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I've been looking around for any kind of sign, symbol, sigil, or such that can be said to have anything to do with the deity Loki, of the Norse pantheon.

There doesn't seem to be anything as obvious as what the hammer Mjölnir is to T(h)or, of same pantheon. Is this to be expected? Is a symbol as strongly associated as Mjölnir the exception?

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Welcome to History.SE –  E1Suave Aug 26 '12 at 18:07
    
Norse gods did not have signs or sigils, no. Some things could in some cases become a symbol for the god, like Thors hammer and Odins ravens. I'm not aware of a sign for Loki. –  Lennart Regebro Aug 14 '13 at 12:08

2 Answers 2

You may have moved waaaaay past this given that you asked 2 years ago, but here's a different answer: Yes, and the rune he is associated with is Berkanan. In fact, in the Elder Futhark Loki is specifically named in connection to this rune. Here is a link to a good wikipedia article: http://en.wikipedia.org/wiki/Berkanan. The poem is real, and can be verified by Icelandic scholars.

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Loki was actually the son of a Frost Giant, and as such often is not counted as a proper member of the AEsir. When he appears in stories, it is usually as an antagonist for the hero(es) of the tale. As such, I don't think he was the subject of much veneration.

The only common running theme I tend to see in numerous depictions of Loki (such as the one below) is his punishment of being bound with a snake over his head. Most of the rest show him taunting someone.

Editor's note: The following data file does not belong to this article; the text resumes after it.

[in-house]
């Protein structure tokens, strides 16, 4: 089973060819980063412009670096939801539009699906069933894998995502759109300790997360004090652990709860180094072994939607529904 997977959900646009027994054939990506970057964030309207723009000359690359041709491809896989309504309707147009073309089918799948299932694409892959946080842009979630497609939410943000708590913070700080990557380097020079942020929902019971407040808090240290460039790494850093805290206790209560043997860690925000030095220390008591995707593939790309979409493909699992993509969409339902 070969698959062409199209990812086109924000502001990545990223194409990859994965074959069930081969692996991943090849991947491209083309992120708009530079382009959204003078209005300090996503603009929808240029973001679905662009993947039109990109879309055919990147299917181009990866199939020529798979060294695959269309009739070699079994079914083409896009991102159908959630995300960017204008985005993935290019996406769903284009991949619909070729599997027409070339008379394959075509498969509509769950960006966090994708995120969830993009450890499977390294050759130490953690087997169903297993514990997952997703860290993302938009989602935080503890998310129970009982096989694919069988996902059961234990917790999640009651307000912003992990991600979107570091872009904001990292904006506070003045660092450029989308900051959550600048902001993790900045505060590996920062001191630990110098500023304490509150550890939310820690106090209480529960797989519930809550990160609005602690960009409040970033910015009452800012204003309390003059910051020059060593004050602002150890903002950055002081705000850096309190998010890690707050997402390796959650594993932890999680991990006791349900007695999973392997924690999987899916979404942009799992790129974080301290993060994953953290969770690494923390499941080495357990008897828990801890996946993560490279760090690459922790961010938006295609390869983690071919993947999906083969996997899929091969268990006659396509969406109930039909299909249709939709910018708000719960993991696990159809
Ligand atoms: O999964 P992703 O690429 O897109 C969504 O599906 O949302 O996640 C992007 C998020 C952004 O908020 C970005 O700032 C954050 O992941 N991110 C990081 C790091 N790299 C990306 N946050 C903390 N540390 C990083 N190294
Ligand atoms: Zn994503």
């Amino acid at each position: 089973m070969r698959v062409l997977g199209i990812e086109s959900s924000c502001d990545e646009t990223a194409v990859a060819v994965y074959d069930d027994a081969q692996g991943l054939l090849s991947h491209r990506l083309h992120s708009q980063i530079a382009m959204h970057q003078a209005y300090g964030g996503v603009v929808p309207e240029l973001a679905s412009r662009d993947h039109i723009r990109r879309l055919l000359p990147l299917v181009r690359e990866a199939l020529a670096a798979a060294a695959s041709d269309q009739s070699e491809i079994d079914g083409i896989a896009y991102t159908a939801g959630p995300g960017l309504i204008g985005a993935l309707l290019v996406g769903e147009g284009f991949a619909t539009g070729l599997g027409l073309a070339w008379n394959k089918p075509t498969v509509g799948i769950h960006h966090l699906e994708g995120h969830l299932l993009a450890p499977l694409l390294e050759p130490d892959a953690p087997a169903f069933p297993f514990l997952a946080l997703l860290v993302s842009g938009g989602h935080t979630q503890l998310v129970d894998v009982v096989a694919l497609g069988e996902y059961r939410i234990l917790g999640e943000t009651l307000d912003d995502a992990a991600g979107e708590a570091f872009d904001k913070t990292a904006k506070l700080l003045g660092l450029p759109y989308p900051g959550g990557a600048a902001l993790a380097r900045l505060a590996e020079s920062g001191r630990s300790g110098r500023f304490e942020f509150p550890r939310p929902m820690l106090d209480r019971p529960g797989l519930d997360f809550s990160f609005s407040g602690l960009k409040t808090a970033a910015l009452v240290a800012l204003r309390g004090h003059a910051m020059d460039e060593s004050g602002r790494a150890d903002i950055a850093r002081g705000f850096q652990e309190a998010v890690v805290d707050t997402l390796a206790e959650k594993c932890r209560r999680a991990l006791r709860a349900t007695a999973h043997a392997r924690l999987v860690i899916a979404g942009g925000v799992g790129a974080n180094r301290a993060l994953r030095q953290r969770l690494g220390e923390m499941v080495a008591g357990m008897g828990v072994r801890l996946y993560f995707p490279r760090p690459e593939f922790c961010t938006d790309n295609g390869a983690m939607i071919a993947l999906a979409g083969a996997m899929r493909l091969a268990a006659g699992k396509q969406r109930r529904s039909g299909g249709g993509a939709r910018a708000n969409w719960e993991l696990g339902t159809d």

enter image description here

Elder Futhark, the old Runic alphabet, probably had a rune for Loki. However, some say it was Dagazenter image description here and some say it was Kenazenter image description here.

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This is because these "rune meaning sites" are all new age mumbo jumbo with the "meanings" of the runes grabbed out of thin air. –  Lennart Regebro Aug 14 '13 at 12:05
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@LennartRegebro - That is my suspicon as well. However, I had to put it up, or someone else would find one of them and put that up as the sole truth. –  T.E.D. Aug 14 '13 at 13:12
    
You could possibly rephrase it like "Some say that the Elder Futhark"... and "But the elder futhark runes did not have mystical meanings beyond their names." –  Lennart Regebro Aug 14 '13 at 13:20
    
@LennartRegebro - Perhaps, but I don't really have any good backup for that statement. All I can really show is that the existing sources are contraditory. –  T.E.D. Aug 14 '13 at 13:50

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